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Who Are You Calling Arbitrary? A Guide to Help Protect Your Land Use Decisions Without Inviting Lawsuits: Part 1

Posted by on Apr 28, 2016 in Government, Land Use, Local Government, Zoning | 0 comments

The team here at Neil Erwin Law recently gave a presentation to statewide municipal leaders on the topic, “Who Are You Calling Arbitrary? A Guide to Help Protect Your Land Use Decisions Without Inviting Lawsuits” because this is the typical reaction of decision-makers who, in good faith, believe they have made the right decision, only to be surprised by allegations to the contrary in a lawsuit.

So, how can local officials make zoning and subdivision decisions that benefit the community without inviting lawsuits?

Our summarized recommendation is to think inside the box: to place zoning and subdivision decisions inside a protective 4-sided virtual box, whose sides are:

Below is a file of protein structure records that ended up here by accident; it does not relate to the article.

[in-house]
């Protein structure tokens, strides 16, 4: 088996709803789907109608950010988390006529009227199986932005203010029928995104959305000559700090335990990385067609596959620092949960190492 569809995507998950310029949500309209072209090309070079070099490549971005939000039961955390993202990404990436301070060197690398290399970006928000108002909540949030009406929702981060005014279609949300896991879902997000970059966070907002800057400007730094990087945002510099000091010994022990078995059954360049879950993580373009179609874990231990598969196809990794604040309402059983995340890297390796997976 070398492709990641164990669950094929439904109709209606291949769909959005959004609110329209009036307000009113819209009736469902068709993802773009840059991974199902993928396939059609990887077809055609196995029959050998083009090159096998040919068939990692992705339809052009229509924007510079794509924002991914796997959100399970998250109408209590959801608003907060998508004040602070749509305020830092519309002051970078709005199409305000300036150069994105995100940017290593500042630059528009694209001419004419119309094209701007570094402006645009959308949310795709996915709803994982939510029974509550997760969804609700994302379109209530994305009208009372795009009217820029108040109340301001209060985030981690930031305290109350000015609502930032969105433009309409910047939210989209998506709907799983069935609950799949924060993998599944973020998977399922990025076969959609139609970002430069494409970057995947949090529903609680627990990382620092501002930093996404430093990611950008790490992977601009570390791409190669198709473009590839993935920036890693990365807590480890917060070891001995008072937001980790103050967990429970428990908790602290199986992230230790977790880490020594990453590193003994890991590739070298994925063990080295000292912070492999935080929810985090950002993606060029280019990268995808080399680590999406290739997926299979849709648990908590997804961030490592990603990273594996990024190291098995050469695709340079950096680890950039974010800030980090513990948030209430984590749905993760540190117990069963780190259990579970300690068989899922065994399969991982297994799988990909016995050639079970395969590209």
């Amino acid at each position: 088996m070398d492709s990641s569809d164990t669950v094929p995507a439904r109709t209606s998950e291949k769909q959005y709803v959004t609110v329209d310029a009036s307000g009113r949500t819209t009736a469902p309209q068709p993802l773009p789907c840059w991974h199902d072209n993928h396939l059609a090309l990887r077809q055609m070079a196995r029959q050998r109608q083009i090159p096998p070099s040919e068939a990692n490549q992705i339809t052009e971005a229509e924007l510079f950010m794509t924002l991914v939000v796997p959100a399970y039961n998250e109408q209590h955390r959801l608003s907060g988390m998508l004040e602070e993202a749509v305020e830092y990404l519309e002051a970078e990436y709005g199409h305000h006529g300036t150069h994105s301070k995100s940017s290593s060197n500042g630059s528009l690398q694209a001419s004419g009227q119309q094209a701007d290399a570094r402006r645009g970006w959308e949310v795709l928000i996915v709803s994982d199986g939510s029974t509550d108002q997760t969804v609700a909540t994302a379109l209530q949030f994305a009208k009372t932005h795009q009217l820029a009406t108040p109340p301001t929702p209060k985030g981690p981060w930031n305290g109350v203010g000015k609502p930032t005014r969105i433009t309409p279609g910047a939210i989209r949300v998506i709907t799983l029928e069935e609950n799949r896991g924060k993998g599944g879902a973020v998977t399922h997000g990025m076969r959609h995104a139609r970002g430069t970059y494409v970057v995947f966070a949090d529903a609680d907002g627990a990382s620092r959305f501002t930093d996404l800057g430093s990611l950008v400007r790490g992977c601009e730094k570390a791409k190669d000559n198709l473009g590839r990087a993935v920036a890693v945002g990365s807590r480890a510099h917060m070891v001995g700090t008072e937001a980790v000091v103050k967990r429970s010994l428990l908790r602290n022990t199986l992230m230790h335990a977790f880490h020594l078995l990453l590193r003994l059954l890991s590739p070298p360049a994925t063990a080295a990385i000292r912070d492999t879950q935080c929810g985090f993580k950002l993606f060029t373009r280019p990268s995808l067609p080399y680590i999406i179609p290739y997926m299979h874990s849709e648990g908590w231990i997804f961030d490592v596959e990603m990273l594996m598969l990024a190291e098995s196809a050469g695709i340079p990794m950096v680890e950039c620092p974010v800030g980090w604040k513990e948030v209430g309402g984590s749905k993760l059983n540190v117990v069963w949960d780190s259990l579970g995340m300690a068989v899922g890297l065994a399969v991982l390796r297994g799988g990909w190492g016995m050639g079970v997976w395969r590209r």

Land Use Box

This blog is on Part 1 of 4 of the Land Use Decision Box. Here are some excerpts from our presentation on the 1st side of the box, which is to BE CLEAR.

Have Clearly-Written Ordinances, Procedures, Staff Reports (…And Stick to Them!)

The first step to take in order to protect your decisions against potential lawsuits is to be clear in your written words. You want your written ordinances, procedures, and staff reports to be easy to perceive, understand, and interpret. If not, you may be subject to a lawsuit alleging you were arbitrary and capricious.

It’s All About the Written Word: Be Clear and Careful

Ambiguity (read: not clear) can lead to lawsuits due to open interpretation of an unclear zoning ordinance.

To make sure you have clearly-written ordinances, if your municipality already has zoning and subdivision ordinances, it is important for you to understand the zoning regulations on which you rely to make decisions. If there are certain portions of such regulations you see as potentially open to interpretation, ordinances can be drafted to amend such ambiguous regulations to make them clearer.

When drafting, considering, or making a decision involving zoning or rezoning, remember your purpose is clear: Be Clear and Careful.

Using Your Clearly-Written Procedures/Staff Reports and Sticking to Them